Monday, July 2, 2012

Balance of work and family

We, that is us, who are parents; we all want to provide for our family. I don't know how it works in your country and culture, but here in Denmark, where I live with my wife and four children, most couples are both providers. To tell you the truth, I'm not so sure it is a good idea. If both parents go to work, their children are the ones who must bare the consequences.

Now, I know it is a question of upsides and downsides to whatever arrangement every family decides on and there are benefits, when both parents go to work. And... this is not a post about emancipation. As I see it, it might as well be the husband as the wife, who takes care of the kids, while the other parent works.

Furthermore it isn't always possible for the family to have only one provider. In Denmark it usually isn't, because our society is based on both parents working, financially speaking and I'm sure there are many other societies where this is the case.

So, even though I do believe that our children suffer if both parents work, I also know there is really nothing we can do about it, so how do we deal with this issue?

Or said in another way: how do we balance work and family in the most beneficial way for all?

Well, it is a tough one... and I seriously doubt there is a general answer. Still, I've found a three-way perspective to be quite useful. This perspective is not in any way a step-by-step guide and frankly I believe such guides would be useless. Every family has to figure this out for themselves in such a way that it fits the way that family works. As I see it, finding this balance is like travelling through unknown territory. And with unknown territory there are no maps, no roads to follow and no sign post to help you on your way. But even in unknown and unchartered territory there is one thing you can do to help you find your way: using some kind of tool to get your barings! A sort of compass, if you like. The following three-way perspective is such a compass and it has, as you might already have guessed, three elements. These are:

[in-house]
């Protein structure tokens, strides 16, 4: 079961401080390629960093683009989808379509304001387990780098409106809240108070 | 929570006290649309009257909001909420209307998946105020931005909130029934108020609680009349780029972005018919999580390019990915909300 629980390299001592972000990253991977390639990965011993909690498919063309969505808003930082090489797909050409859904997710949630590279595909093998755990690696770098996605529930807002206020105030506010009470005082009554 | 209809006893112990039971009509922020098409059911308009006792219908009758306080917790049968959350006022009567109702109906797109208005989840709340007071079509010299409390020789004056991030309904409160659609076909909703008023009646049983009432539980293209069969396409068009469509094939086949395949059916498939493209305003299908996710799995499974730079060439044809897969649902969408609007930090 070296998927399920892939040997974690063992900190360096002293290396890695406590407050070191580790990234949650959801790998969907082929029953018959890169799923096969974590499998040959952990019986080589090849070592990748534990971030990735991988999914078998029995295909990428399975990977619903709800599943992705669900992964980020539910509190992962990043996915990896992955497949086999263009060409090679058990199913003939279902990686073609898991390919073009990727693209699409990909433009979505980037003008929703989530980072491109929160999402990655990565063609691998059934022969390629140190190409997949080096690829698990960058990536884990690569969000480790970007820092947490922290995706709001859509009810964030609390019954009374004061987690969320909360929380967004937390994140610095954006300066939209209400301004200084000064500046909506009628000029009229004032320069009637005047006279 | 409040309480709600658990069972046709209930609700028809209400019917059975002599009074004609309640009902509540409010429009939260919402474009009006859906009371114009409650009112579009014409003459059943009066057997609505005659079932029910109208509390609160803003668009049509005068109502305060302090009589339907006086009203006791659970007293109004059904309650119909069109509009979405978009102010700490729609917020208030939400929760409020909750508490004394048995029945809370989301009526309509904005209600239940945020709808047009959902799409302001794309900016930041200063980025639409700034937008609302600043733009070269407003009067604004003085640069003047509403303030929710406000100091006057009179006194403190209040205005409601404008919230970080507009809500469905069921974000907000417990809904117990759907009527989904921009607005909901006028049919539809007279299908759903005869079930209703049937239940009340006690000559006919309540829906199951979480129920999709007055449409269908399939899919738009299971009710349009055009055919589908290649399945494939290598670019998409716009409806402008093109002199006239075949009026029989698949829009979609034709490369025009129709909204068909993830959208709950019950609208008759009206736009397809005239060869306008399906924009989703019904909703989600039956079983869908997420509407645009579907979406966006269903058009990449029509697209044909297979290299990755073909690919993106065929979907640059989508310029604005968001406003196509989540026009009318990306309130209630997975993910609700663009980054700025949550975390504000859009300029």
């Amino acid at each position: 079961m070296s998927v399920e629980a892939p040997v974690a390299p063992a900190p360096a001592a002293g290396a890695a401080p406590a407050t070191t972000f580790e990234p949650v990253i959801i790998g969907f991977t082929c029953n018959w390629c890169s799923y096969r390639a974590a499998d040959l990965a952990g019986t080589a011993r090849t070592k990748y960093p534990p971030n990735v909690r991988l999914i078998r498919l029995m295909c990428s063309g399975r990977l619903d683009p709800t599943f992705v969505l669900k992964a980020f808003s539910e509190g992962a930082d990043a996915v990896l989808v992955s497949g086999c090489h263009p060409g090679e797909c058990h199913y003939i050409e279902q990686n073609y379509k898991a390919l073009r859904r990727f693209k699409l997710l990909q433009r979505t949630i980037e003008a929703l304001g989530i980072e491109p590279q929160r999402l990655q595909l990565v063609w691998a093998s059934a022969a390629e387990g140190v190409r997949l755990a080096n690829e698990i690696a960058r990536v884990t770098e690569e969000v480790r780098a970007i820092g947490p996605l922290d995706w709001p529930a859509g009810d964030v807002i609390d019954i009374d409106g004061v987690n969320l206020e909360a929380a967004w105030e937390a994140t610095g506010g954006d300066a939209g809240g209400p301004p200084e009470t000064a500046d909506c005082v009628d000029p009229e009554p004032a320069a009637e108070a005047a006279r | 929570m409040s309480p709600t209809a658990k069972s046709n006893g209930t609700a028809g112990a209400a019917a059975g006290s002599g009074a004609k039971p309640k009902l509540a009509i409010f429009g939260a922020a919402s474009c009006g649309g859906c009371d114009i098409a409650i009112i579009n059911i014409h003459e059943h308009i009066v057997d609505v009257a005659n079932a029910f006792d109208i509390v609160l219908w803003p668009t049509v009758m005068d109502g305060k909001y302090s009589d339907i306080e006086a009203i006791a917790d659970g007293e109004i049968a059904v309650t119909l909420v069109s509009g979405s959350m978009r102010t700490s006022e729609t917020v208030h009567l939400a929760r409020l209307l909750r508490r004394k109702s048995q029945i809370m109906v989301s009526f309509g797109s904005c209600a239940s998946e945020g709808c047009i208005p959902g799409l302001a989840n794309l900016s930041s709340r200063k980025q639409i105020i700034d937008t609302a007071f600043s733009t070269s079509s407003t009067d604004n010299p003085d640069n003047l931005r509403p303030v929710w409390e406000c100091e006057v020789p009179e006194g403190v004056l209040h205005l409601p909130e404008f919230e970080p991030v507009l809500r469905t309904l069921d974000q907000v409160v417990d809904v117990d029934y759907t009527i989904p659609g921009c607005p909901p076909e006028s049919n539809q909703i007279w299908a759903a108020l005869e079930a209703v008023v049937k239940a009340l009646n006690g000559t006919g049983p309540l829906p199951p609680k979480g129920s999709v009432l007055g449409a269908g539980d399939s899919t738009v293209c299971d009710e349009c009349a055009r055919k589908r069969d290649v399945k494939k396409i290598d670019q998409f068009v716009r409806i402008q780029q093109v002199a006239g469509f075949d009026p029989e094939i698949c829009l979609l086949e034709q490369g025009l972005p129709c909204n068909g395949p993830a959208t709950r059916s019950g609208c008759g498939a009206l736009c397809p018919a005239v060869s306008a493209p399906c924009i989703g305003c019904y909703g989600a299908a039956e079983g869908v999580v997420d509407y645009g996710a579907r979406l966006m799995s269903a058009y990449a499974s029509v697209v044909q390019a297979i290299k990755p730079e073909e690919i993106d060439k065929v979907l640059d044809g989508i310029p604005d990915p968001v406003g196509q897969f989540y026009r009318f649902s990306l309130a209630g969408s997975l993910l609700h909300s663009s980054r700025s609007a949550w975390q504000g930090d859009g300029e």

#1: Courage
#2: Acceptance
#3: Wisdom

Courage is the basic tool for being able to change things. If we cannot find the courage to go into unknown and unchartered territory, the rest of this perspective is meaningless

Acceptance is both about accepting each other, accepting each other's strengths and weaknesses and accepting that some things are just out of our control

And finally, wisdom is about knowing the difference between the things we can change and the things we cannot change - and also wisdom is about knowing how to make the changes we want and how to accept the discouragement of not being able to change some of the things we want to change.

The founder of the Franscican order, Frans of Assisi, expresses this in a prayer. Maybe you heard it before. It goes something like this:

Lord, please grant me the courage to change the things I can, teach me to accept the things I cannot change and the wisdom to know the difference.

When trying to balance work life and family life, I believe in periodically revising the way we live.

Right now, for example, I work night shifts at a factory and sleep in the morning. This way I am ready for the kids, when they come home from school, which is really a privilege. The downside is that I may not be able to keep healthy doing night shifts (since being awake at night really is not for humans...)

With me working at night we have a higher income and thus the question is: is it worth it? Or would it work better for our family with morning shifts and a smaller income?

And what my wife? Is it best if she works as an executive in a day care center accepting the late office hours that comes with the territory? Or should she work less and have a smaller salary?

What about the balance between us? Should she work the most? Should I?

Asking questions like these grants an opportunity to change the way we arrange our lives as individuals and as a family, but for changes to take place, the above-mentioned threefold angle must be applied.

That is: which parts are possible to change, which are not and do we have the courage to change?

All that is left is to try different solutions. Sometimes one solution is best, but then, as our lives change (our kids grow older, we grow older, new opportunities arise, other opportunities are not there anymore...) - then what was before best, is not anymore.

Do you have the courage to change your family life? Is it possible? Do you have the wisdom to know the difference?